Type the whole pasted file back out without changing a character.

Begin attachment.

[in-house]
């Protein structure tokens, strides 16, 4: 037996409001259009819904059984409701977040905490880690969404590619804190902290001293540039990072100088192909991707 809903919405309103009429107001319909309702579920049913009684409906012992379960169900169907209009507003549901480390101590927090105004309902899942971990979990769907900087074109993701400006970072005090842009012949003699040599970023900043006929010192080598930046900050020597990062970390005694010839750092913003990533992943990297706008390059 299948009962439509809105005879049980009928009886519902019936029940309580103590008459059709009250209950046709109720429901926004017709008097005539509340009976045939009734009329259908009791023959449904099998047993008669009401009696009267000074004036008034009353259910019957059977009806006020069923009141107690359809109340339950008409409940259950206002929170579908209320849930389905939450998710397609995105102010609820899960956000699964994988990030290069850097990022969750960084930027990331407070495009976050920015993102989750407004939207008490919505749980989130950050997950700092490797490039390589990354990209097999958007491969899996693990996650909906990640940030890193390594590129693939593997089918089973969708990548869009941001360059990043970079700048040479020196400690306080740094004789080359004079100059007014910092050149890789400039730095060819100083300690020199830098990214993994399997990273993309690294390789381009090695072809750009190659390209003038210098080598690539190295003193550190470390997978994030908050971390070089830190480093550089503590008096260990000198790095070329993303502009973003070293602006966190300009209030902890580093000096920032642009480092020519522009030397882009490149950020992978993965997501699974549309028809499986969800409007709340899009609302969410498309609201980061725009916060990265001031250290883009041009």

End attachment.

[in-house]
């Protein structure tokens, strides 16, 4: 037996409001259009819904059984409701977040905490880690969404590619804190902290001293540039990072100088192909991707 809903919405309103009429107001319909309702579920049913009684409906012992379960169900169907209009507003549901480390101590927090105004309902899942971990979990769907900087074109993701400006970072005090842009012949003699040599970023900043006929010192080598930046900050020597990062970390005694010839750092913003990533992943990297706008390059 299948009962439509809105005879049980009928009886519902019936029940309580103590008459059709009250209950046709109720429901926004017709008097005539509340009976045939009734009329259908009791023959449904099998047993008669009401009696009267000074004036008034009353259910019957059977009806006020069923009141107690359809109340339950008409409940259950206002929170579908209320849930389905939450998710397609995105102010609820899960956000699964994988990030290069850097990022969750960084930027990331407070495009976050920015993102989750407004939207008490919505749980989130950050997950700092490797490039390589990354990209097999958007491969899996693990996650909906990640940030890193390594590129693939593997089918089973969708990548869009941001360059990043970079700048040479020196400690306080740094004789080359004079100059007014910092050149890789400039730095060819100083300690020199830098990214993994399997990273993309690294390789381009090695072809750009190659390209003038210098080598690539190295003193550190470390997978994030908050971390070089830190480093550089503590008096260990000198790095070329993303502009973003070293602006966190300009209030902890580093000096920032642009480092020519522009030397882009490149950020992978993965997501699974549309028809499986969800409007709340899009609302969410498309609201980061725009916060990265001031250290883009041009």